I just came across this thread and reflecting on the direction of the comments I tend to the view of "airways" vs. "simpler" OCAS IFR flying as being a rather UK specific notion that does not have the significance we have historically attributed to it.

The need to enter enroute controlled airspace (ie "airways") might seem like a big difference between the IR and the IMCR and explain why the IR would take longer to achieve competency (despite the competencies appearing similar on paper), but actually having done IMCR, FAA IR and EASA IR (in that order), I think the perception of the gap is actually generated elsewhere. A few thoughts on this:

The IMCR has always been available at RFs and indeed most GA clubs / schools offer it. Historically it could be done in less highly equipped aircraft and without the need to enter enroute CAS, there was no need for dual altimeters, FM immunity and later BRNAV etc. Generally done in simple aircraft like the PA28 or C172. No need for course approval.

The IR however (unless you go back to the 700 hour route) needed course approval and is usually done in complex twins at more 'commercial' flight schools that charge much higher rates and are not the more 'club' environment that most GA pilots would be familiar with.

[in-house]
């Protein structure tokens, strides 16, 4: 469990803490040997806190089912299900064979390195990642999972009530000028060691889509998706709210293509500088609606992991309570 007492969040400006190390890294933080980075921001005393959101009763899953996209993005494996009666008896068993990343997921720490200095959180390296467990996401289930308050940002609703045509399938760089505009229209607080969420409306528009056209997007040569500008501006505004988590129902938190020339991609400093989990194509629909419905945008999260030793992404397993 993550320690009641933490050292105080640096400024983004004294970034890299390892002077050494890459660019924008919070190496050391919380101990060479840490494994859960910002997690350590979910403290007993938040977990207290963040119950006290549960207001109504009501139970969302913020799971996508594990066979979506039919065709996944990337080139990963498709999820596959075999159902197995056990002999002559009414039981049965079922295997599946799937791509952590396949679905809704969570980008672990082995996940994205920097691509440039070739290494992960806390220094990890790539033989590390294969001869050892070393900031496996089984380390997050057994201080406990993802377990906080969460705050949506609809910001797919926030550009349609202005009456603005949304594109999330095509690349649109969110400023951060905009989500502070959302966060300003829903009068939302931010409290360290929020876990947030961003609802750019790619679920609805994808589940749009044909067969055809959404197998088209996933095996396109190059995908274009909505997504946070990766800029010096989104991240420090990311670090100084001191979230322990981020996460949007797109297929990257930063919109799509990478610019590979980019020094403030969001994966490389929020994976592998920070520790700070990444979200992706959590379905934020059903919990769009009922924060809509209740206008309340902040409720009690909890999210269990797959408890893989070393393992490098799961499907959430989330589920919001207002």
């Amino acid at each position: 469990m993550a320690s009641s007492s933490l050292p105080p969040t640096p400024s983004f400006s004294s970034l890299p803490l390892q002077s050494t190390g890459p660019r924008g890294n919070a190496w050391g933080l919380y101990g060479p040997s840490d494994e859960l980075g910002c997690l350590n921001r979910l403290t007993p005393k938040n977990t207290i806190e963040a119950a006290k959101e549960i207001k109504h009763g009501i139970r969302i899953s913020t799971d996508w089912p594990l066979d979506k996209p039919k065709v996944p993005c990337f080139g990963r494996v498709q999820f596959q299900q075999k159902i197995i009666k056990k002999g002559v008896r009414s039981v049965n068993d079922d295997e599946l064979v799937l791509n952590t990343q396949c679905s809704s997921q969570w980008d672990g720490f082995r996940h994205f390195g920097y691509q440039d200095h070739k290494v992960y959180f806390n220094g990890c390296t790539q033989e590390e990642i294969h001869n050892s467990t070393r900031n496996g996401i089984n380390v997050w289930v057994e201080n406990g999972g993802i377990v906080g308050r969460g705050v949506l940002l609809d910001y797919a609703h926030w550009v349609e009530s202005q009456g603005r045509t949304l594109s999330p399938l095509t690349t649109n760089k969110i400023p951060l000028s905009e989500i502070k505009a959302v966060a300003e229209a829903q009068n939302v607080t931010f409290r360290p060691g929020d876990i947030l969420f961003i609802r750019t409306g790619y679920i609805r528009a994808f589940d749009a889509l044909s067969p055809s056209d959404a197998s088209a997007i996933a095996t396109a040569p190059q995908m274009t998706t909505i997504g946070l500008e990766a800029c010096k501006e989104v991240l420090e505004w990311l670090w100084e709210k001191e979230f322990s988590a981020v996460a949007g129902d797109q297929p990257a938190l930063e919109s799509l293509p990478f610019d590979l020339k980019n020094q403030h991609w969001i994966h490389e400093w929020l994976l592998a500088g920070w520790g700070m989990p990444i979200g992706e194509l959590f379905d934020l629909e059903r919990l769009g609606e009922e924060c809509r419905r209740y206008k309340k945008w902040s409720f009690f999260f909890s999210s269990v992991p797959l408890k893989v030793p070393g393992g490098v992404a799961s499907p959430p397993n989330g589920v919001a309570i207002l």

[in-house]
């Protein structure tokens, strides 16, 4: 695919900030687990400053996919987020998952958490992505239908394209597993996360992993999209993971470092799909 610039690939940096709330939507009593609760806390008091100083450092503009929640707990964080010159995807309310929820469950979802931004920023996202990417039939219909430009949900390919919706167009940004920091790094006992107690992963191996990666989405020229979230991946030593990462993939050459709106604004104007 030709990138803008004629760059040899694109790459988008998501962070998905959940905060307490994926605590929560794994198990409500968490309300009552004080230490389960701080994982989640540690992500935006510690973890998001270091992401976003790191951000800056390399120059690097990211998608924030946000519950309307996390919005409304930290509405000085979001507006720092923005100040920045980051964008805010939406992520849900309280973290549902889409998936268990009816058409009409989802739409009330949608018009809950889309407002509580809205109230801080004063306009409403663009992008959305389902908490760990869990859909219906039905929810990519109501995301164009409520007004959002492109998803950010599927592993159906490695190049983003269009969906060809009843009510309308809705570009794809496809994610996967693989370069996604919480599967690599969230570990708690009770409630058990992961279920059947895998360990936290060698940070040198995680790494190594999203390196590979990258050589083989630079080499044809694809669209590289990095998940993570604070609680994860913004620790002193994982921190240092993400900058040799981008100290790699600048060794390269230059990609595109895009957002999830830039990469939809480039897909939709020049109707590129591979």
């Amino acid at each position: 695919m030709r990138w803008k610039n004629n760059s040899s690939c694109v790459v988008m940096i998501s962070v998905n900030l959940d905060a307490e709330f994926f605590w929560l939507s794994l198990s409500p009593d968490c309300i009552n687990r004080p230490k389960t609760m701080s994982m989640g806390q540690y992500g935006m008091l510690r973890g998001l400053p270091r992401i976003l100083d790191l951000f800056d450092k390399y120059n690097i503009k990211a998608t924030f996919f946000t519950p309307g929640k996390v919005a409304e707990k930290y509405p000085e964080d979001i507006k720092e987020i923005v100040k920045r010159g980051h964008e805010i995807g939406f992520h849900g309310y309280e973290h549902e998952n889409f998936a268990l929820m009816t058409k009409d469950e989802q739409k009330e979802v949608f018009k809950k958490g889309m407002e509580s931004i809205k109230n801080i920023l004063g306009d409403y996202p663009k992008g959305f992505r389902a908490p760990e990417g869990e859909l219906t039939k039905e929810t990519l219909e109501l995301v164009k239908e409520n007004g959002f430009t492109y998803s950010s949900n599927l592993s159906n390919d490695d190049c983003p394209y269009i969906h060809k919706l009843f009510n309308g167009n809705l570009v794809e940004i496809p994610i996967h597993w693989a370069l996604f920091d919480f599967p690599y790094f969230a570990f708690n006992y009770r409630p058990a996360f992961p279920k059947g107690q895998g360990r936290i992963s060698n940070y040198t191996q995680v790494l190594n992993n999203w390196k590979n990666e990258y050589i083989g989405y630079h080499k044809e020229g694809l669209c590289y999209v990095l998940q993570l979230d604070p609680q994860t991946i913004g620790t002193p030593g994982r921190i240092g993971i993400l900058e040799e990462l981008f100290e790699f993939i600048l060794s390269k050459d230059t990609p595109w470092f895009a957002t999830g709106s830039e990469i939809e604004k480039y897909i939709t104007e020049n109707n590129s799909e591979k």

I did my FAA IR in a fixed gear PA28 with 80s avionics the same as you would find in a typical UK club PA28. At the time perfectly Part 91 IFR legal in the US, but would not have been UK IFR compliant. The training details were very similar to the those of the IMCR back in the UK except that an ATC clearance had to be obtained for the flight, which was mostly in class E with class D CTRs. In terms of practicing approaches it was very similar to going in and out of class D regional airports like you might in the UK. Most of the US airspace environment (like a lot of France and Germany) is such that you can't go far under IFR without a clearance, but once you've filed and got it there's not much to it at all - most low level "airways" in France for example are class E and much above 3000 ft the sky is empty.